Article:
Do IRS Wage Garnishments Affect Your Credit Score?
More than ever, taxpayers are having their wages garnished by the IRS due to unpaid debts. IRS wage garnishments can happen for a number of reasons. Unpaid taxes, loans or child support can all result in wage garnishment. Wage garnishment consists of the IRS taking a percentage of your check. The IRS determines the percentage after gathering information about your current expenses. If you have a larger surplus in your income, a larger amount will be taken. There are obvious reasons why this can be financially debilitating. Many don’t consider what the long-term affect this can have on their credit score, or whether it has an affect at all.
The good news for those affected by IRS wage garnishment is that there is generally no direct affect on your credit score. However, the side effects of the financial hardship it can cause can, and most likely will, affect your credit score. For instance, when a large percentage of your paycheck is being taken, it may become difficult for to pay bills on time. Car payments, mortgages, and other expenses may become more difficult to deal with. Many may decide to completely stop paying their credit card bill, or defer payments to a later date. If this occurs, your credit score can lower substantially.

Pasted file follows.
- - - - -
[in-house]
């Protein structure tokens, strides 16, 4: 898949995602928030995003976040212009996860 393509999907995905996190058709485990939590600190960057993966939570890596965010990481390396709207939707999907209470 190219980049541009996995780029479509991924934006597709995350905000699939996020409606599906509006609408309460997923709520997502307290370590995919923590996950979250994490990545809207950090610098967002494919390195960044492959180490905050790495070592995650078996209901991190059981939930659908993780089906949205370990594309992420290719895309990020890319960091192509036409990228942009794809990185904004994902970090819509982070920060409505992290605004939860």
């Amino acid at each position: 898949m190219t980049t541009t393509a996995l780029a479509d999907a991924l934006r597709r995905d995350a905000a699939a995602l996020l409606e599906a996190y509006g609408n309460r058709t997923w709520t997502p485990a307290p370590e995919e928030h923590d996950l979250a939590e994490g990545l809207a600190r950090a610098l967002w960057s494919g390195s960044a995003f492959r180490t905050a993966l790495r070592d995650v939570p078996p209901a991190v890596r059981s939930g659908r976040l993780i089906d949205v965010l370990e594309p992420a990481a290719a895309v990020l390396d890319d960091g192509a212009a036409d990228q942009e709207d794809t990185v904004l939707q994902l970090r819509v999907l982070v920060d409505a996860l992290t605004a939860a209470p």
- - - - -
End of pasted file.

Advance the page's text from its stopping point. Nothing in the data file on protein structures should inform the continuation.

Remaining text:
If you are facing this dilemma and looking for IRS wage garnishment help, it might be a good idea to hire an outside advisor to help you sort through your finances. Having an expert or tax attorney help you the process of wage garnishment can be financially life saving for many people who are under the burden of garnishment. There are steps one can take to prevent garnishment as well as prevent an adverse affect on a credit score. In order to prevent this from happening it’s often necessary to bring outside help.
A debt relief company such as Tax Tiger may be able to assist you with your IRS wage garnishment. Tax Tiger can offer customers some of the best IRS tax attorneys in the business. They can explain all the ins and outs of how to stop wage garnishment, or even simply reduce the current percentage being taken.
(Source: Does a Levy on Wages by the IRS Affect Your Score)
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